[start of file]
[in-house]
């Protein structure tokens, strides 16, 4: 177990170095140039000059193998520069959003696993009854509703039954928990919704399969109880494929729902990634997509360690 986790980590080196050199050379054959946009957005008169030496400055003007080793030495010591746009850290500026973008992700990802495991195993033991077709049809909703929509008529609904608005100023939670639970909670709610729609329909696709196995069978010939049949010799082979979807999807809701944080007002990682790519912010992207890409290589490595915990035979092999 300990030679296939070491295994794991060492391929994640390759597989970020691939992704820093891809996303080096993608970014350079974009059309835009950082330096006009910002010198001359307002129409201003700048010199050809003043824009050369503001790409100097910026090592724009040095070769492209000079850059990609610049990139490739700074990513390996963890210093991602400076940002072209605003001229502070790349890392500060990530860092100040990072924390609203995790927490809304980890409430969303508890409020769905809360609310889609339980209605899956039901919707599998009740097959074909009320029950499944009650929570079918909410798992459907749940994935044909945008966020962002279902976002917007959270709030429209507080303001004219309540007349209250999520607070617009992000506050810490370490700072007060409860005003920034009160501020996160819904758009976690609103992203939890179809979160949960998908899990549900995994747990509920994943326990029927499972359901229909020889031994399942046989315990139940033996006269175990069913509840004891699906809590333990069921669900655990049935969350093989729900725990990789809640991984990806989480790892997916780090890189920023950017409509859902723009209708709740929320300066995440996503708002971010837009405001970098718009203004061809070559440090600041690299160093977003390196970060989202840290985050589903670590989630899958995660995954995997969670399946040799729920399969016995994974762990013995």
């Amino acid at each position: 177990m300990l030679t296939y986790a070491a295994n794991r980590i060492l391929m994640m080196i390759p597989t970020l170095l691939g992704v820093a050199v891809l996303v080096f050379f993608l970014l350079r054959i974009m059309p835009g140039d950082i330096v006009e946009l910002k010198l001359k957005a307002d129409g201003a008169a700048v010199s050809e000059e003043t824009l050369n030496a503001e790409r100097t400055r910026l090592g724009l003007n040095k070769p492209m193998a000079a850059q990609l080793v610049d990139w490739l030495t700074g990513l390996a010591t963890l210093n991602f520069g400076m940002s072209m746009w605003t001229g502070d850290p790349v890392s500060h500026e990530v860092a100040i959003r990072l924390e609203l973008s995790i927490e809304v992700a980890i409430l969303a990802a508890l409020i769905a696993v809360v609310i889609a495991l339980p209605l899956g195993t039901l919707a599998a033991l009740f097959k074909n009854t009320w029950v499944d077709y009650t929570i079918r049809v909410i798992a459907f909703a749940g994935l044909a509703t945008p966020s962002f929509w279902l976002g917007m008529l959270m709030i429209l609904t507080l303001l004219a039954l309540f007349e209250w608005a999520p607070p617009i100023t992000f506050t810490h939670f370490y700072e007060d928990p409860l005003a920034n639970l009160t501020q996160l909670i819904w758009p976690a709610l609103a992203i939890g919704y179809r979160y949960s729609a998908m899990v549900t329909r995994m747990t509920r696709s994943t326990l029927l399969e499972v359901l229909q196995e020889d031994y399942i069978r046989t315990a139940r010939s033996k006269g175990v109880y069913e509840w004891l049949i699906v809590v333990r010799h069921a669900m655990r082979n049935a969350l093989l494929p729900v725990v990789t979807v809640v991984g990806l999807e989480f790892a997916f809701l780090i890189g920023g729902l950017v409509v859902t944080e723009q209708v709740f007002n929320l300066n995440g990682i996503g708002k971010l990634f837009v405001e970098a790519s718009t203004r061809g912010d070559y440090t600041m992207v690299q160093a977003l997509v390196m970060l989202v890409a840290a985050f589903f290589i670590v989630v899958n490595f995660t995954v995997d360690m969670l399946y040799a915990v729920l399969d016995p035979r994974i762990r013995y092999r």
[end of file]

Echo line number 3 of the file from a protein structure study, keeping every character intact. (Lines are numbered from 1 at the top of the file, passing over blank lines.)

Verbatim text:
């Amino acid at each position: 177990m300990l030679t296939y986790a070491a295994n794991r980590i060492l391929m994640m080196i390759p597989t970020l170095l691939g992704v820093a050199v891809l996303v080096f050379f993608l970014l350079r054959i974009m059309p835009g140039d950082i330096v006009e946009l910002k010198l001359k957005a307002d129409g201003a008169a700048v010199s050809e000059e003043t824009l050369n030496a503001e790409r100097t400055r910026l090592g724009l003007n040095k070769p492209m193998a000079a850059q990609l080793v610049d990139w490739l030495t700074g990513l390996a010591t963890l210093n991602f520069g400076m940002s072209m746009w605003t001229g502070d850290p790349v890392s500060h500026e990530v860092a100040i959003r990072l924390e609203l973008s995790i927490e809304v992700a980890i409430l969303a990802a508890l409020i769905a696993v809360v609310i889609a495991l339980p209605l899956g195993t039901l919707a599998a033991l009740f097959k074909n009854t009320w029950v499944d077709y009650t929570i079918r049809v909410i798992a459907f909703a749940g994935l044909a509703t945008p966020s962002f929509w279902l976002g917007m008529l959270m709030i429209l609904t507080l303001l004219a039954l309540f007349e209250w608005a999520p607070p617009i100023t992000f506050t810490h939670f370490y700072e007060d928990p409860l005003a920034n639970l009160t501020q996160l909670i819904w758009p976690a709610l609103a992203i939890g919704y179809r979160y949960s729609a998908m899990v549900t329909r995994m747990t509920r696709s994943t326990l029927l399969e499972v359901l229909q196995e020889d031994y399942i069978r046989t315990a139940r010939s033996k006269g175990v109880y069913e509840w004891l049949i699906v809590v333990r010799h069921a669900m655990r082979n049935a969350l093989l494929p729900v725990v990789t979807v809640v991984g990806l999807e989480f790892a997916f809701l780090i890189g920023g729902l950017v409509v859902t944080e723009q209708v709740f007002n929320l300066n995440g990682i996503g708002k971010l990634f837009v405001e970098a790519s718009t203004r061809g912010d070559y440090t600041m992207v690299q160093a977003l997509v390196m970060l989202v890409a840290a985050f589903f290589i670590v989630v899958n490595f995660t995954v995997d360690m969670l399946y040799a915990v729920l399969d016995p035979r994974i762990r013995y092999r």